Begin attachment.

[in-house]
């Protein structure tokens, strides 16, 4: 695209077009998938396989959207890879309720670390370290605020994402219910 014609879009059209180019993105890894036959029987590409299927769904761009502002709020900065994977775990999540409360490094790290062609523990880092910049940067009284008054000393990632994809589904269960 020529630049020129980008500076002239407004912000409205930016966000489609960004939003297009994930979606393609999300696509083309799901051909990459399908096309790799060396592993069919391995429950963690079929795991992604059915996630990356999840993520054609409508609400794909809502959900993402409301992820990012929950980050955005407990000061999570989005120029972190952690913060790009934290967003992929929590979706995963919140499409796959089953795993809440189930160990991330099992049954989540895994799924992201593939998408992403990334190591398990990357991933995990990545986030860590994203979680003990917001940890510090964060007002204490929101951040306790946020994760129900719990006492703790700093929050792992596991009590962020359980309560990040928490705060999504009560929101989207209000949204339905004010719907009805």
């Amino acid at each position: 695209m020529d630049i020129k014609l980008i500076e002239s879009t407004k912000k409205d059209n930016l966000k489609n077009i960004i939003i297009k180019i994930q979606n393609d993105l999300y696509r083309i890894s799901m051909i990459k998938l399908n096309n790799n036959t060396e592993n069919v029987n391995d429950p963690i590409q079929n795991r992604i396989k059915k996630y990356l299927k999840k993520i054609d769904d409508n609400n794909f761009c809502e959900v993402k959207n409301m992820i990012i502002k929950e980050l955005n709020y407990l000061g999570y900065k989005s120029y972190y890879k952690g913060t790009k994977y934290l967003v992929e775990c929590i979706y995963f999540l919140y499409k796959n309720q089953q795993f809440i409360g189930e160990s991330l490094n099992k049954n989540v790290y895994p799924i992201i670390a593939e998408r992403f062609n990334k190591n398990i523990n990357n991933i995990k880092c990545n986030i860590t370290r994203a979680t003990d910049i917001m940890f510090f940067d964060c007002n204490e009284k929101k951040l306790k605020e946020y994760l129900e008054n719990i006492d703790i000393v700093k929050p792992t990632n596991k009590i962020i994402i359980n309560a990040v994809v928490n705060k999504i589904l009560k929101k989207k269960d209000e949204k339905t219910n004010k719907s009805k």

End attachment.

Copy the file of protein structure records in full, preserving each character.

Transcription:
[in-house]
């Protein structure tokens, strides 16, 4: 695209077009998938396989959207890879309720670390370290605020994402219910 014609879009059209180019993105890894036959029987590409299927769904761009502002709020900065994977775990999540409360490094790290062609523990880092910049940067009284008054000393990632994809589904269960 020529630049020129980008500076002239407004912000409205930016966000489609960004939003297009994930979606393609999300696509083309799901051909990459399908096309790799060396592993069919391995429950963690079929795991992604059915996630990356999840993520054609409508609400794909809502959900993402409301992820990012929950980050955005407990000061999570989005120029972190952690913060790009934290967003992929929590979706995963919140499409796959089953795993809440189930160990991330099992049954989540895994799924992201593939998408992403990334190591398990990357991933995990990545986030860590994203979680003990917001940890510090964060007002204490929101951040306790946020994760129900719990006492703790700093929050792992596991009590962020359980309560990040928490705060999504009560929101989207209000949204339905004010719907009805």
């Amino acid at each position: 695209m020529d630049i020129k014609l980008i500076e002239s879009t407004k912000k409205d059209n930016l966000k489609n077009i960004i939003i297009k180019i994930q979606n393609d993105l999300y696509r083309i890894s799901m051909i990459k998938l399908n096309n790799n036959t060396e592993n069919v029987n391995d429950p963690i590409q079929n795991r992604i396989k059915k996630y990356l299927k999840k993520i054609d769904d409508n609400n794909f761009c809502e959900v993402k959207n409301m992820i990012i502002k929950e980050l955005n709020y407990l000061g999570y900065k989005s120029y972190y890879k952690g913060t790009k994977y934290l967003v992929e775990c929590i979706y995963f999540l919140y499409k796959n309720q089953q795993f809440i409360g189930e160990s991330l490094n099992k049954n989540v790290y895994p799924i992201i670390a593939e998408r992403f062609n990334k190591n398990i523990n990357n991933i995990k880092c990545n986030i860590t370290r994203a979680t003990d910049i917001m940890f510090f940067d964060c007002n204490e009284k929101k951040l306790k605020e946020y994760l129900e008054n719990i006492d703790i000393v700093k929050p792992t990632n596991k009590i962020i994402i359980n309560a990040v994809v928490n705060k999504i589904l009560k929101k989207k269960d209000e949204k339905t219910n004010k719907s009805k």